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Valeriana officinalis L. Valerianaceae Valerianus, Phu, Nardus sylvestris, Setwal. Distribution: Europe. Popular herbalism attributes sedation to Valerian, but this is not mentioned by Coles (1657) or Gerard (1633) or Lobel (1576) or Lyte (1578) or Dioscorides (ex Gunther, 1959) or Fuchs (1553), where he quotes Pliny, Dioscorides and Galen, or Parkinson (1640), or Pomet (1712). The English translation of Tournefort (1719-1730) covers a whole page of the uses of all the different valerians, but never mentions sedation or treating anxiety. Quincy (1718) does not mention it. Because it was used in epilepsy, for which Woodville (1792) says it was useless, Haller, in his Historia stirpium indegenarum Helvetae inchoatae (1768) advocates it for those with irritability of the nervous system, as does Thomson's London Dispensatory (1811) although he lists it as an 'antispasmodic and stimulant' and for inducing menstruation. Lindley (1838) notes (as many did) that the roots smell terrible and that this makes cats excited, and in man, in large doses, induce 'scintillations, agitation and even convulsions' so used in asthenic fever, epilepsy, chorea, hysteria and as an antihelminthic.' Fluckiger & Hanbury (1879) give a wonderful account of the history of its names, but give its use as 'stimulant and antispasmodic' as do Barton & Castle (1877). but by 1936 (Martindale's Extra Pharmacopoeia) its only use was 'Given in hysterical and neurotic conditions as a sedative. Its action has been attributed to its unpleasant smell'. The European Medicines Agency (2006) approves its use as a traditional herbal medicine for mild anxiety and sleeplessness for up to 4 weeks. Despite what is written continuously about its use in ancient Greece and Rome, the only reason for its use has been because it was thought, for a brief while, to be good for epilepsy and therefore might deal with persons of a nervous disposition because of its foul smell. It has been suggested that even its Greek name, 'Phu' came from the expression of disgust which is made when one sniffs an unpleasant odour. For 1,800 years, before the last century, no-one had thought it sedative. Photographed in the Medicinal Garden of the Royal College of Physicians, London.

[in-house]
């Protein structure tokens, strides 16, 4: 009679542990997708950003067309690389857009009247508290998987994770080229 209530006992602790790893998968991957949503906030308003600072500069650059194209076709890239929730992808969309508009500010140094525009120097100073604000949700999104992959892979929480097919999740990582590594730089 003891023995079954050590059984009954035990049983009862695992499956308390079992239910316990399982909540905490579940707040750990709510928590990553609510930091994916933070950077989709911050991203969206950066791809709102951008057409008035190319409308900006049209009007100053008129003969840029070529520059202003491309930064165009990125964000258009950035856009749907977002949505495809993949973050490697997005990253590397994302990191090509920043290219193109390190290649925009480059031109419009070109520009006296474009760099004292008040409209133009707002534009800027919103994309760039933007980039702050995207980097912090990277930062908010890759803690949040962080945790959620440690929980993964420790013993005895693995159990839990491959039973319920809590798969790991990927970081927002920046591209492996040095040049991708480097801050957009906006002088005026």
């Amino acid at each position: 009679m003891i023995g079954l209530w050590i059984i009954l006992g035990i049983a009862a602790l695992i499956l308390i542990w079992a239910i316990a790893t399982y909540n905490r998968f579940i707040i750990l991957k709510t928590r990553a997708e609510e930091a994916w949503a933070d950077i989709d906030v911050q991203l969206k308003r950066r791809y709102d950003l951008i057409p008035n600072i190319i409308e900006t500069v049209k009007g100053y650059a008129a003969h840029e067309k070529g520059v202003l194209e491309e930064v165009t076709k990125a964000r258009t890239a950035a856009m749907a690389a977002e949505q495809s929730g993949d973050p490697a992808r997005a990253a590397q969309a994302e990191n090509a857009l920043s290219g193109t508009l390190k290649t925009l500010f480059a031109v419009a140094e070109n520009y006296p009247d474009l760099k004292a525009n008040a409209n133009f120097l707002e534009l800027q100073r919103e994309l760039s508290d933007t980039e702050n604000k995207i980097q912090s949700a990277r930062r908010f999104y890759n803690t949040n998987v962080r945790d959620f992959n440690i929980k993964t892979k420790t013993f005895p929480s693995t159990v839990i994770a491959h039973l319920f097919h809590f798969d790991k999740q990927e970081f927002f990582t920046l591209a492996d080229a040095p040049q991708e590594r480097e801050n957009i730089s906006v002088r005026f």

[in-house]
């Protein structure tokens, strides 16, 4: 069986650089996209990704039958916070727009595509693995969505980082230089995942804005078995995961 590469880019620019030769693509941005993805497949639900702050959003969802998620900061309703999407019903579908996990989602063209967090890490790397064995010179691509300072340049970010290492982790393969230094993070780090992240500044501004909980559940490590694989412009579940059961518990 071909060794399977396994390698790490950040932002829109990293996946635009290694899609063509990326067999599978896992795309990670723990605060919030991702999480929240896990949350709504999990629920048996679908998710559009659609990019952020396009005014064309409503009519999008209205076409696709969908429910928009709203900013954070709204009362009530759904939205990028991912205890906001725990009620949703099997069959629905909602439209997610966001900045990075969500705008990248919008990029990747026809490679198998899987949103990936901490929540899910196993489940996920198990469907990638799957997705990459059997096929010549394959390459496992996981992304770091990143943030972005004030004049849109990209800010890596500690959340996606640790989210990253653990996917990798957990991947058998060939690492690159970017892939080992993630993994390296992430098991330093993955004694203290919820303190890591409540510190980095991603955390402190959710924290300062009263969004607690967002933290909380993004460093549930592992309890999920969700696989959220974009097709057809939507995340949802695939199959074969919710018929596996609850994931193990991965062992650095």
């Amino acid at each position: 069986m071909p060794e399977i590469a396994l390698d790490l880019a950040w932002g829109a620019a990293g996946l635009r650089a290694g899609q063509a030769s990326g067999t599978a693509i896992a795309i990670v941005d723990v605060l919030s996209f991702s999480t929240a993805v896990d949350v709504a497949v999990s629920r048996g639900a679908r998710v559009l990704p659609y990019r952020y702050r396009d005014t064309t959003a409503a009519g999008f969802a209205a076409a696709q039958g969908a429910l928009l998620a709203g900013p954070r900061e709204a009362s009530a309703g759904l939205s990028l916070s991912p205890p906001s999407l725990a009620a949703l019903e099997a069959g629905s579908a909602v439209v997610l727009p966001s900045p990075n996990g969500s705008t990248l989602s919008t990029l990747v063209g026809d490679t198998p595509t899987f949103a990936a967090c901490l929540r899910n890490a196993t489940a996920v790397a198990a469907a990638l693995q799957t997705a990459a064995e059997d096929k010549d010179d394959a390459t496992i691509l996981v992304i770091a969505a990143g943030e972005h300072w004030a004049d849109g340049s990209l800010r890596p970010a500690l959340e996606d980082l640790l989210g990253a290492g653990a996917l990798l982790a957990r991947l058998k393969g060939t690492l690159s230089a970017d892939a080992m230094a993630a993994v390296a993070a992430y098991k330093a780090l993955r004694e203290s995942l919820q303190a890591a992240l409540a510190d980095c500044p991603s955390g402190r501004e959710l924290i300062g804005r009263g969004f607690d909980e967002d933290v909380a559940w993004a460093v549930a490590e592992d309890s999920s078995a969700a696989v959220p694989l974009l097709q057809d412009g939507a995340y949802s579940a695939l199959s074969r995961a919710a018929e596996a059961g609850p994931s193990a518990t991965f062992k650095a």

- Dr Henry Oakeley
Cynara cardunculus L. Asteraceae. Cardoon, Globe Artichoke, Artechokes, Scolymos cinara, Cynara, Cinara. Distribution: Southern Europe and North Africa. Lyte (1576) writes that Dodoens (1552) could find no medical use for them and Galen (c.200 AD) said they were indigestible unless cooked. However, he relates that other authors recommend that if the flower heads are soaked in strong wine, they 'provoke urine and stir up lust in the body.' More prosaically, the roots boiled in wine and drunk it cause the urine to be 'stinking' and so cures smelly armpits. He adds that it strengthens the stomach so causing women to conceive Male children. He goes on to say that the young shoots boiled in broth also stir up lust in men and women, and more besides. Lyte (1576) was translating, I think with elaborations, from the chapter on Scolymos cinara, Artichaut, in Dodoen's Croydeboeck (1552) as L'Ecluse's French translation, Dodoens Histoire des Plantes (1575) does not mention these latter uses, but Dodoen's own Latin translation, the Pemptades (1583), and Gerard's Herbal (1633) both do so. It is useful in understanding the history of these translations to realise that Gerard uses, almost verbatim, the translation of the 'smelly armpit' paragraph from Lyte. Photographed in the Medicinal Garden of the Royal College of Physicians, London.
- Dr Henry Oakeley